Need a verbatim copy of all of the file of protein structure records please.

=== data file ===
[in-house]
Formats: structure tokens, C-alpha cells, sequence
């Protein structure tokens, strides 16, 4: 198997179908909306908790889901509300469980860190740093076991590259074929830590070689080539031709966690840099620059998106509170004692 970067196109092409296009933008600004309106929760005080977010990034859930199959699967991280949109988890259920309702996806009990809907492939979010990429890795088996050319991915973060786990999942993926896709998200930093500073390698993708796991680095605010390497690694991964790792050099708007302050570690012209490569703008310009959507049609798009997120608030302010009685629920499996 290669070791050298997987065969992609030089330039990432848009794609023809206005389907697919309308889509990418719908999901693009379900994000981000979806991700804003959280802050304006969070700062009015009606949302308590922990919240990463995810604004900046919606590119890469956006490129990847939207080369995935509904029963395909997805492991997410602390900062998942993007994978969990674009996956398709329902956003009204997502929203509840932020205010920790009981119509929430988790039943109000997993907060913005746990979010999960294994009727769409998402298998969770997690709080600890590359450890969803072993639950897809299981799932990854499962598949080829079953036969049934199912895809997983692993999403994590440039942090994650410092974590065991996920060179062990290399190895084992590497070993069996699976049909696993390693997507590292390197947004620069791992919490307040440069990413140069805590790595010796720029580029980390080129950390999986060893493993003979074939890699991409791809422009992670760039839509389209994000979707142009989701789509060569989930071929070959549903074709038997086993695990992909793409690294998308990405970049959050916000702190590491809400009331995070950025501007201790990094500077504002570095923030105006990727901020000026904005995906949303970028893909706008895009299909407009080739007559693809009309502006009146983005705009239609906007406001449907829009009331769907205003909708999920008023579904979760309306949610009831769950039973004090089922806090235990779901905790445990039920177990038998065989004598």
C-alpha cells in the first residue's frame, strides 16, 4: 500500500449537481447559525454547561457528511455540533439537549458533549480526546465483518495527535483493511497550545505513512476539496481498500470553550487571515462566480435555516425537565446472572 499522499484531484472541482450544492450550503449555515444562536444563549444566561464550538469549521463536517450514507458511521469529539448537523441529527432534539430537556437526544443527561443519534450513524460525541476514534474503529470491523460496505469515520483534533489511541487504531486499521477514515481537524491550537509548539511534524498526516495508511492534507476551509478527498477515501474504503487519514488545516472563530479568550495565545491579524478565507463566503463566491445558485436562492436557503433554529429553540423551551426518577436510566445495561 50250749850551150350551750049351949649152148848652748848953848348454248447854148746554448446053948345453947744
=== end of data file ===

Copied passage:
[in-house]
Formats: structure tokens, C-alpha cells, sequence
């Protein structure tokens, strides 16, 4: 198997179908909306908790889901509300469980860190740093076991590259074929830590070689080539031709966690840099620059998106509170004692 970067196109092409296009933008600004309106929760005080977010990034859930199959699967991280949109988890259920309702996806009990809907492939979010990429890795088996050319991915973060786990999942993926896709998200930093500073390698993708796991680095605010390497690694991964790792050099708007302050570690012209490569703008310009959507049609798009997120608030302010009685629920499996 290669070791050298997987065969992609030089330039990432848009794609023809206005389907697919309308889509990418719908999901693009379900994000981000979806991700804003959280802050304006969070700062009015009606949302308590922990919240990463995810604004900046919606590119890469956006490129990847939207080369995935509904029963395909997805492991997410602390900062998942993007994978969990674009996956398709329902956003009204997502929203509840932020205010920790009981119509929430988790039943109000997993907060913005746990979010999960294994009727769409998402298998969770997690709080600890590359450890969803072993639950897809299981799932990854499962598949080829079953036969049934199912895809997983692993999403994590440039942090994650410092974590065991996920060179062990290399190895084992590497070993069996699976049909696993390693997507590292390197947004620069791992919490307040440069990413140069805590790595010796720029580029980390080129950390999986060893493993003979074939890699991409791809422009992670760039839509389209994000979707142009989701789509060569989930071929070959549903074709038997086993695990992909793409690294998308990405970049959050916000702190590491809400009331995070950025501007201790990094500077504002570095923030105006990727901020000026904005995906949303970028893909706008895009299909407009080739007559693809009309502006009146983005705009239609906007406001449907829009009331769907205003909708999920008023579904979760309306949610009831769950039973004090089922806090235990779901905790445990039920177990038998065989004598």
C-alpha cells in the first residue's frame, strides 16, 4: 500500500449537481447559525454547561457528511455540533439537549458533549480526546465483518495527535483493511497550545505513512476539496481498500470553550487571515462566480435555516425537565446472572 499522499484531484472541482450544492450550503449555515444562536444563549444566561464550538469549521463536517450514507458511521469529539448537523441529527432534539430537556437526544443527561443519534450513524460525541476514534474503529470491523460496505469515520483534533489511541487504531486499521477514515481537524491550537509548539511534524498526516495508511492534507476551509478527498477515501474504503487519514488545516472563530479568550495565545491579524478565507463566503463566491445558485436562492436557503433554529429553540423551551426518577436510566445495561 50250749850551150350551750049351949649152148848652748848953848348454248447854148746554448446053948345453947744